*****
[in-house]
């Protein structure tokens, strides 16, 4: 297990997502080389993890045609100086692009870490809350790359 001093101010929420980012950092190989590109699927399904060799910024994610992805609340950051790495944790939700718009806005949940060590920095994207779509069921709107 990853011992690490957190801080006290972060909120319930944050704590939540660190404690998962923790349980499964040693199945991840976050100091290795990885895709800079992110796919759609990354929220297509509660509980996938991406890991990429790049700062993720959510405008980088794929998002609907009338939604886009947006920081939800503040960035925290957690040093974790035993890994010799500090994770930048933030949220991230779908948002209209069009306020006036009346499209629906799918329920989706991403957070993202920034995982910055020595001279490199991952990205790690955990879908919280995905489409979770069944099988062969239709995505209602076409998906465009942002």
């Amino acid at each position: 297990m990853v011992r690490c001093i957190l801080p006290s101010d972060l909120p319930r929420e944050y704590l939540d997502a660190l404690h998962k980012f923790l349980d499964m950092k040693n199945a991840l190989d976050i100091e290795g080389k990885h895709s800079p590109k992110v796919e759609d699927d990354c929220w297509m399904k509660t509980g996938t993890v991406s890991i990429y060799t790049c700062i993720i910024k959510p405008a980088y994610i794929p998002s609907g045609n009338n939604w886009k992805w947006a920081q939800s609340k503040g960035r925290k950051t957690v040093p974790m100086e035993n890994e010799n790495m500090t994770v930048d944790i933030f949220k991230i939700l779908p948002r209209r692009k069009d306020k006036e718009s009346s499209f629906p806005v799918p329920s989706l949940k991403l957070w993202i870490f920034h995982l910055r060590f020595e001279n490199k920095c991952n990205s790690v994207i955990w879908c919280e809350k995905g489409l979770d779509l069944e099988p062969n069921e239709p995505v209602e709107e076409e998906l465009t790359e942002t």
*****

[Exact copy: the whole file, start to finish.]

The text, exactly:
[in-house]
């Protein structure tokens, strides 16, 4: 297990997502080389993890045609100086692009870490809350790359 001093101010929420980012950092190989590109699927399904060799910024994610992805609340950051790495944790939700718009806005949940060590920095994207779509069921709107 990853011992690490957190801080006290972060909120319930944050704590939540660190404690998962923790349980499964040693199945991840976050100091290795990885895709800079992110796919759609990354929220297509509660509980996938991406890991990429790049700062993720959510405008980088794929998002609907009338939604886009947006920081939800503040960035925290957690040093974790035993890994010799500090994770930048933030949220991230779908948002209209069009306020006036009346499209629906799918329920989706991403957070993202920034995982910055020595001279490199991952990205790690955990879908919280995905489409979770069944099988062969239709995505209602076409998906465009942002």
């Amino acid at each position: 297990m990853v011992r690490c001093i957190l801080p006290s101010d972060l909120p319930r929420e944050y704590l939540d997502a660190l404690h998962k980012f923790l349980d499964m950092k040693n199945a991840l190989d976050i100091e290795g080389k990885h895709s800079p590109k992110v796919e759609d699927d990354c929220w297509m399904k509660t509980g996938t993890v991406s890991i990429y060799t790049c700062i993720i910024k959510p405008a980088y994610i794929p998002s609907g045609n009338n939604w886009k992805w947006a920081q939800s609340k503040g960035r925290k950051t957690v040093p974790m100086e035993n890994e010799n790495m500090t994770v930048d944790i933030f949220k991230i939700l779908p948002r209209r692009k069009d306020k006036e718009s009346s499209f629906p806005v799918p329920s989706l949940k991403l957070w993202i870490f920034h995982l910055r060590f020595e001279n490199k920095c991952n990205s790690v994207i955990w879908c919280e809350k995905g489409l979770d779509l069944e099988p062969n069921e239709p995505v209602e709107e076409e998906l465009t790359e942002t």